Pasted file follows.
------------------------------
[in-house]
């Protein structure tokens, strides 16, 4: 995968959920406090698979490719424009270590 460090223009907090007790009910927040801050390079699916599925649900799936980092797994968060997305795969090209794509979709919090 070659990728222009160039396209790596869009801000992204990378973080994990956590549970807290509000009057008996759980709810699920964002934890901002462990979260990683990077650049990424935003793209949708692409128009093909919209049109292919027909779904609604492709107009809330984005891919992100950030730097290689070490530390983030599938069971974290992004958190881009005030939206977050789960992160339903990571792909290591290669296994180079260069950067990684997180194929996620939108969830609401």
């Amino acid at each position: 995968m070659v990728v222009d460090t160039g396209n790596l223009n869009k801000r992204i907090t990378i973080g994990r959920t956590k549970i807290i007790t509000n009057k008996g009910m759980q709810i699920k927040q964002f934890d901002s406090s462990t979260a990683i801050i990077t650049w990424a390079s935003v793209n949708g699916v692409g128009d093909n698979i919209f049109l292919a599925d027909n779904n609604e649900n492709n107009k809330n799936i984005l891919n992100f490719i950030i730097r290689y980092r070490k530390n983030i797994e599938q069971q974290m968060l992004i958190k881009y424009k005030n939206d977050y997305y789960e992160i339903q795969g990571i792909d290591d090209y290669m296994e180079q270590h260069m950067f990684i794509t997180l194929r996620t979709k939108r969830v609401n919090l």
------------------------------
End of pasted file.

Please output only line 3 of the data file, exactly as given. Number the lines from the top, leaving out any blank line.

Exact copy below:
């Amino acid at each position: 995968m070659v990728v222009d460090t160039g396209n790596l223009n869009k801000r992204i907090t990378i973080g994990r959920t956590k549970i807290i007790t509000n009057k008996g009910m759980q709810i699920k927040q964002f934890d901002s406090s462990t979260a990683i801050i990077t650049w990424a390079s935003v793209n949708g699916v692409g128009d093909n698979i919209f049109l292919a599925d027909n779904n609604e649900n492709n107009k809330n799936i984005l891919n992100f490719i950030i730097r290689y980092r070490k530390n983030i797994e599938q069971q974290m968060l992004i958190k881009y424009k005030n939206d977050y997305y789960e992160i339903q795969g990571i792909d290591d090209y290669m296994e180079q270590h260069m950067f990684i794509t997180l194929r996620t979709k939108r969830v609401n919090l």